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Guy Taylor

Guy Taylor

Guy Taylor is the National Security Team Leader at The Washington Times, overseeing the paper's State Department, Pentagon and intelligence community coverage. He's also a frequent guest on The McLaughlin Group and C-SPAN.

His series on political, economic and security developments in Mexico won a 2012 Virginia Press Association award.

Prior to rejoining The Times in 2011, his work was supported by the Pulitzer Center on Crisis Reporting and the Fund For Investigative Journalism, and appeared in a variety publications, from the St. Louis Post-Dispatch to Salon, Reason, Prospect Magazine of London, the Daily Star of Beirut, the Jerusalem Post and the St. Petersburg Times. He's also served as an editor at World Politics Review, written for America's Quarterly and produced news videos and feature stories for Agence France-Presse.

Mr. Taylor is a graduate of Clark University. After a stint at States News Service, he spent five years at The Times from 2001 through 2006, first on the metro desk and later reporting from Iraq, Southeast Asia, Eastern Europe and Guantanamo Bay, in addition to pursuing special assignments throughout the U.S. He was part of a team of Times reporters who won a Society of Professional Journalists award for their coverage of the September 11 terrorist attacks.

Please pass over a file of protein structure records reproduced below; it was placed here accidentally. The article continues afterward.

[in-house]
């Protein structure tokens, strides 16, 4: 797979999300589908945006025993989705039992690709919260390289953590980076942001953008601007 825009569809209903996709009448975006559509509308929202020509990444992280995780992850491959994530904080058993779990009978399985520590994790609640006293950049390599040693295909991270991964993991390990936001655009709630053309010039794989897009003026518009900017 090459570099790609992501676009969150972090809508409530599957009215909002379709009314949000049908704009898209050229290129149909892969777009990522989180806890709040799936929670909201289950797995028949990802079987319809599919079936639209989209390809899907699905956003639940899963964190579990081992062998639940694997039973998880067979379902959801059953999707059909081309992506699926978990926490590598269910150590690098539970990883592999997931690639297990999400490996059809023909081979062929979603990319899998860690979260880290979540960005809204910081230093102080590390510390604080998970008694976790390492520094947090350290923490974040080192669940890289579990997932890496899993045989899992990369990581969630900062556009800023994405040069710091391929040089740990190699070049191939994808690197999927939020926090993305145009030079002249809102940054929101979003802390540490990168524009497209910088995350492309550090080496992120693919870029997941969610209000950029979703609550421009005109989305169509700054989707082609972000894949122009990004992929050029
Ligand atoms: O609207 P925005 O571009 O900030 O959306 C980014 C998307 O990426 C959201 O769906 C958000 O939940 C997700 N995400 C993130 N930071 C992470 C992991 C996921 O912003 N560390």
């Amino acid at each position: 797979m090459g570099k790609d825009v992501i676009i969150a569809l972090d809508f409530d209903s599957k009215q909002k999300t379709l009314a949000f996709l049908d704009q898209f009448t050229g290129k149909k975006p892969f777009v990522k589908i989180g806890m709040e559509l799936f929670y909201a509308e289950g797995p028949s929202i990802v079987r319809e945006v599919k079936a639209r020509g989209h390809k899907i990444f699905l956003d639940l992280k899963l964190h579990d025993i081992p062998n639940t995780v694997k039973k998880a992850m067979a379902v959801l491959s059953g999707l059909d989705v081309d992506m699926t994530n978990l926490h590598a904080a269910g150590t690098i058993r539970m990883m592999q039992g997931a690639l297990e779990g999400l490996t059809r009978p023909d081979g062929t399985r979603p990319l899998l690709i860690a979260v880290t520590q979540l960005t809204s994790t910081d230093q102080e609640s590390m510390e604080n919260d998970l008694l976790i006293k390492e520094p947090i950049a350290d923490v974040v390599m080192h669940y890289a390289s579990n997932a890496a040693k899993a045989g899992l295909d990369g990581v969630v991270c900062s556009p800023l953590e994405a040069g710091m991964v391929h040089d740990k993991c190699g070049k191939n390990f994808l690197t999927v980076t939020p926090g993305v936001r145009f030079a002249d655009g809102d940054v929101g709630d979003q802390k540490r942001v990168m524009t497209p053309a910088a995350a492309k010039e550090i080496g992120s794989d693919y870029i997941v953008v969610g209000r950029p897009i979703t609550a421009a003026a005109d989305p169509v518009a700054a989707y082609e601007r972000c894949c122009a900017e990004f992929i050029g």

He can be reached at gtaylor@washingtontimes.com.

Articles by Guy Taylor

Syrian Foreign Minister Walid al-Mualem, right, meets with Russian President Vladimir Putin in Moscow's Kremlin, Russia on Monday, June 29, 2015. (Alexei Nikolsky/RIA Novosti, Kremlin Pool Photo via AP)

Russia emerges as key player in new round of Syria diplomacy

Moscow is increasingly emerging as a center of diplomacy on Syria's four-year-old civil war, with the Obama administration sending a key emissary to the Russian capital discuss the conflict on Friday, following recent visits by high-level Saudi, Jordanian and Iranian officials -- as well as key members of the Syrian political opposition. Published August 28, 2015

President Barack Obama, left, toasts with Chinese President Xi Jinping on Nov. 12 at a lunch banquet in the Great Hall of the People in Beijing. China has become one of the world's largest two economies, and is wealthy enough to buy up at least $1.3 trillion of the U.S. debt. But that hasn't stopped Uncle Sam from continuing to send foreign aid to Beijing. (Associated Press)

Marco Rubio urges crackdown on China's 'authoritarian ruler' Xi Xingping

Republican presidential hopeful Sen. Marco Rubio says Chinese President Xi Xingping is an "authoritarian ruler" and that President Obama should downgrade the Chinese leader's upcoming Washington trip to a "working visit," not role out the red carpet for him. Published August 28, 2015